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George Soros’s The Crisis of Global Capitalism became an international bestseller and an instant classic; a must read for anyone concerned with the complex market forces that rule our global economy and create both prosperity and instability. Now, in Open Society, Soros takes a new and provocative look at the arguments he made in that book, incorporating the latest global economic and political developments into his analysis. He shows how our economic and political arrangements are out of sync. Recognizing that our existing institutions are under the sway of sovereign states, he proposes an "open society alliance" with the dual purpose of fostering open societies in individual countries and laying the groundwork for a global open society. In leading up to his inspiring vision, Soros presents an iconoclastic view of the world that has guided him both in making money and spending it on his network of Open Society Foundations. This book sums up the life's work of an exceptional individual. George Soros is the best fund manager in history, a stateless statesman, and an original thinker.
Thinking and Reality
The concept of open society is based on the recognition that our understanding of the world is inherently imperfect. Those who claim to be in possession of the ultimate truth are making a false claim, and they can enforce it only by imposing their views on those who differ. The result of such intimidation is a closed society, in which freedom of thought and expression is suppressed. By contrast, if we recognize our fallibility, we can gain a better understanding of reality without ever attaining perfect knowledge. Acting on that understanding, we can create a society that is open to never-ending improvement. Open society falls short of perfection, but it has the great merit of assuring freedom of thought and speech and giving ample scope to experimentation and creativity.
To explain the concept of open society, I must begin with the relationship between thinking and reality, particularly as it relates to social affairs. I need to show what it is that renders our understanding inherently imperfect. Knowledge is not beyond our reach, but when it comes to situations in which we are active participants we cannot base our decisions on knowledge alone. Knowledge relates to facts, but the events to which our decisions relate are not facts. They lie in the future and they are contingent on our decisions in the present. Even after they have occurred, they are different from the facts that form the subject matter of natural science because they will have been influenced by what we think. What we think is part of what we have to think about; thatis the source of our difficulties.
The relationship between thinking and reality is a subject that has preoccupied philosophers since the beginning of philosophy, but it is still not properly understood. It is in the nature of philosophical questions that they do not have final, incontrovertible answers, or, more exactly, that every answer raises new questions. I cannot expect to do any better, yet I feel I have something important to say.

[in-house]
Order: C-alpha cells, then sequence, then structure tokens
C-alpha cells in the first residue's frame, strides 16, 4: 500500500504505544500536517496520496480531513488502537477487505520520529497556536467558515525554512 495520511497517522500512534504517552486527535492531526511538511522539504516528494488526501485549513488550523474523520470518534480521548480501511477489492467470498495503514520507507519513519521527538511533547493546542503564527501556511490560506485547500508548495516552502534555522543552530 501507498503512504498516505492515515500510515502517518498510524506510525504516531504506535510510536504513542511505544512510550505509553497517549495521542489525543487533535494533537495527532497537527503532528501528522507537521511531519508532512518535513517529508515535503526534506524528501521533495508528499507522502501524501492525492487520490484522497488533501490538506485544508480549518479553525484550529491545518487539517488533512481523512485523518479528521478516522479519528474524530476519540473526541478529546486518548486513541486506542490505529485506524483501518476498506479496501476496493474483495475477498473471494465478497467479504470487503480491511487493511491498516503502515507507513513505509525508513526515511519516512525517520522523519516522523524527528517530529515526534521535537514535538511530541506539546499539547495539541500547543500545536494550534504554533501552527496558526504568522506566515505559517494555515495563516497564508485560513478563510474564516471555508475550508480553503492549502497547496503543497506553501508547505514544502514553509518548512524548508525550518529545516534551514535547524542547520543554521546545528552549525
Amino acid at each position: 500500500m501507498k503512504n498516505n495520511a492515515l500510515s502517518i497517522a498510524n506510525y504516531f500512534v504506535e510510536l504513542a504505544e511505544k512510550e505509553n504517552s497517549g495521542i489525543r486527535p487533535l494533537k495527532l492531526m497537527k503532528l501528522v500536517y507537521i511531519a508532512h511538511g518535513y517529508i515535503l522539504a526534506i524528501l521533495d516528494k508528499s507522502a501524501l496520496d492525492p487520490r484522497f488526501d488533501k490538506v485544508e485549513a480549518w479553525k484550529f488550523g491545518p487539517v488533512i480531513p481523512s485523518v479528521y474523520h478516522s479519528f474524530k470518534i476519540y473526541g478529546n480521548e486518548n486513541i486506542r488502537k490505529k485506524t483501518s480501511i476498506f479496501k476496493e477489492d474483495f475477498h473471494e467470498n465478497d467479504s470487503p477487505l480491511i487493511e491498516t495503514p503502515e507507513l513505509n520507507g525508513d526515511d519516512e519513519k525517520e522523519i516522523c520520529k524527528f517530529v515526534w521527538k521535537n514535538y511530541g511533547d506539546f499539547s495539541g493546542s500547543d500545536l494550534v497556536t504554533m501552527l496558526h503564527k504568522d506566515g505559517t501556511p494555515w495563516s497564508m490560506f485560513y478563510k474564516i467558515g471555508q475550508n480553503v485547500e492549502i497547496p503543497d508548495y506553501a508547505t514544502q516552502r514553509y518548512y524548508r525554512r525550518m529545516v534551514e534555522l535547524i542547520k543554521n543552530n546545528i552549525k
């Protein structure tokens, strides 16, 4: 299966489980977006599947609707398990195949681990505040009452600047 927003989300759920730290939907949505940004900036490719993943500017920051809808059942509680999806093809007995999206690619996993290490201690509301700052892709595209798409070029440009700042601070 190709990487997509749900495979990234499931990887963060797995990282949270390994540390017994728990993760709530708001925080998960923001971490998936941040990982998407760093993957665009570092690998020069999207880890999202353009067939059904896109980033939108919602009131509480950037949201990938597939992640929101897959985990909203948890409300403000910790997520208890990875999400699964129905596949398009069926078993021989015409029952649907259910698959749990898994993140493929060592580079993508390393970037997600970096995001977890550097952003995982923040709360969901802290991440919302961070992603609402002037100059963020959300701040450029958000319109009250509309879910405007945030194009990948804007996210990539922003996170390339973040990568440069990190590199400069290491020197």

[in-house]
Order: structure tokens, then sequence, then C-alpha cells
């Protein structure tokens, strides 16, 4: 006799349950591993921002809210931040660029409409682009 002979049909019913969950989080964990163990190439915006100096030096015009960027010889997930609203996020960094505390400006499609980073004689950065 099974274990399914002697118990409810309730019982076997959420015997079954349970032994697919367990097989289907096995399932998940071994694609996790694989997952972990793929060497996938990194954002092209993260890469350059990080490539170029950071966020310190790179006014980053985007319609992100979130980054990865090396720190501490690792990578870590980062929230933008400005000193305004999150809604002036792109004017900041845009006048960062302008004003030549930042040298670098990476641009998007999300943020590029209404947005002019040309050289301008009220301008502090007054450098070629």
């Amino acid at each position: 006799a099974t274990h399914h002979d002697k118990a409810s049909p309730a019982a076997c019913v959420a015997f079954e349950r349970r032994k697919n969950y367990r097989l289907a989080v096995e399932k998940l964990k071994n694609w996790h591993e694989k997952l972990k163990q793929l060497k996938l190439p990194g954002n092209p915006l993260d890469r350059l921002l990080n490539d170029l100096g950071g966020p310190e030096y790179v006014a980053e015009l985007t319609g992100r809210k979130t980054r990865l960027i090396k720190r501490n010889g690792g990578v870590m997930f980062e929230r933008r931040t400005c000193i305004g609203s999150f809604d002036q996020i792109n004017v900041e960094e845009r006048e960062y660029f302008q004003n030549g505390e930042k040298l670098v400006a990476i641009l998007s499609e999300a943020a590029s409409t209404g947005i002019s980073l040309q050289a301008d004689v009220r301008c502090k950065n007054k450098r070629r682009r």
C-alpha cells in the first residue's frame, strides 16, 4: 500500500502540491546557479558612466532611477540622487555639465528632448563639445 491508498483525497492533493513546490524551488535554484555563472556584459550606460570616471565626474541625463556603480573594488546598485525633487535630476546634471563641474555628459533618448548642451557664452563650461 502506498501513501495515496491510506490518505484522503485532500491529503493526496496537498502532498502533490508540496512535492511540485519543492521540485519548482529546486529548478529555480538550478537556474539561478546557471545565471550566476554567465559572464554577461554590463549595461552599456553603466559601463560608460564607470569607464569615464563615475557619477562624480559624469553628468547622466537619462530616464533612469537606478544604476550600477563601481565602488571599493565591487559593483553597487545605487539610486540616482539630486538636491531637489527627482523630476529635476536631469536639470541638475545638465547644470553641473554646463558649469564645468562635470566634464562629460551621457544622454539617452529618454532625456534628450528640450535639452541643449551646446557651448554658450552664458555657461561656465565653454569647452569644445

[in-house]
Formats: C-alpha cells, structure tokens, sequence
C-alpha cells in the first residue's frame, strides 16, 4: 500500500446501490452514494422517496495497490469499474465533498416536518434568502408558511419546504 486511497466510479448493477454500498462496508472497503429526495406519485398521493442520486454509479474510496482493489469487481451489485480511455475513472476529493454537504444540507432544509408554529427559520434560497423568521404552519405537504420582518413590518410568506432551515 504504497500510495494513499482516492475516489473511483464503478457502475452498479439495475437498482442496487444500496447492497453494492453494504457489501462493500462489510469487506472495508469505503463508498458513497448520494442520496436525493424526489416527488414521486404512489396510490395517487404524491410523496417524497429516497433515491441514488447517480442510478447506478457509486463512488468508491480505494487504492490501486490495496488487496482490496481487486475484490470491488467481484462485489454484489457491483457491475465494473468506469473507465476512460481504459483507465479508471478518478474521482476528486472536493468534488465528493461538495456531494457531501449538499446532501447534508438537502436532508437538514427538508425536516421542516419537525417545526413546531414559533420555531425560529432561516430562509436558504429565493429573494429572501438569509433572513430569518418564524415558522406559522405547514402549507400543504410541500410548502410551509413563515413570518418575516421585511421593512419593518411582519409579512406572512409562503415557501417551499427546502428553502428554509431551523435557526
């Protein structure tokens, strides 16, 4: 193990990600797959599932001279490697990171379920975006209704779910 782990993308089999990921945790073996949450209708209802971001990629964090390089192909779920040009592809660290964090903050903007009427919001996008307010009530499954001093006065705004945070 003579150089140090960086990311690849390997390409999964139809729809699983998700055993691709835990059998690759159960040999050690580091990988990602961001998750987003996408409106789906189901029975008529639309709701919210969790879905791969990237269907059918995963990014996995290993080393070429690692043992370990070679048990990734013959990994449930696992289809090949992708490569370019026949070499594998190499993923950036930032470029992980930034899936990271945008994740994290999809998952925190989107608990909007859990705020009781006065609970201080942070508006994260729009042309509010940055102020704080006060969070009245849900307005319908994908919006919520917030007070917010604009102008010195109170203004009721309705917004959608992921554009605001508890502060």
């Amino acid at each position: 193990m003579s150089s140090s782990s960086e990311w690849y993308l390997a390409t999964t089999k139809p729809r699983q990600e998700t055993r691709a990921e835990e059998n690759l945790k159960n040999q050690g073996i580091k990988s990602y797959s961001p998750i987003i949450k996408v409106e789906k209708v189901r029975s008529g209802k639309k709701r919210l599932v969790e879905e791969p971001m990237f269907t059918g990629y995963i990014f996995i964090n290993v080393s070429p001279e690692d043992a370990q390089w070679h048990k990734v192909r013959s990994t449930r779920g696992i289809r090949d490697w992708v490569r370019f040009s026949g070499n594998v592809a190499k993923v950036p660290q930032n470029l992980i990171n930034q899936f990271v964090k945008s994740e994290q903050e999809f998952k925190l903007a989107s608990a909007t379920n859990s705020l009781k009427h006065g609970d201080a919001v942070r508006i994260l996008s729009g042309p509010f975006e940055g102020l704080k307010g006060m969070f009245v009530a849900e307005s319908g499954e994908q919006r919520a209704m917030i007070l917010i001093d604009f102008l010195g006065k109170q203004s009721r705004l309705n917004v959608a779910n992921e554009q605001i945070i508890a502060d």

The central point I want to make is that the relationship between thinking and reality is reflexive—that is, what we think has a way of affecting what we think about. Obviously, this is not true of every aspect of reality. Natural phenomena follow their course irrespective of what we think. It is only in the social sphere that reflexivity is relevant, but that is the subject that interests us here. I shall try to show that reflexivity introduces an element of uncertainty both into the participants' understanding and into the events in which they participate. Reflexivity is not the only source of uncertainty, either in our thinking or in reality, but when it occurs, it constitutes an additional source of uncertainty.
I enter the discussion with trepidation. Philosophical arguments tend to be never-ending, and reflexivity, in particular, rests on a circular argument: The participants' understanding is imperfect because their imperfect understanding introduces an unpredictable element into the situation in which they participate. I also have some personal difficulties in dealing with the subject. Once, in the early 1960s, I spent three years exploring it until one day I could not understand what I had written the day before and decided to quit. Now I am reentering the same arena. I have been fortified by my success in applying my conceptual framework in the real world.
The Correspondence Theory of Truth
In order to attain knowledge, it is necessary to distinguish between thinking and reality. Knowledge consists of true statements and, according to the correspondence theory of truth, statements are true if, and only if, they correspond to the facts. To be able to determine whether statements are true, the facts must be independent of the statements that refer to them; there must be a watertight separation between statements and facts: facts on one side, statements on the other. The facts can then serve as the criterion by which the truth of statements are judged.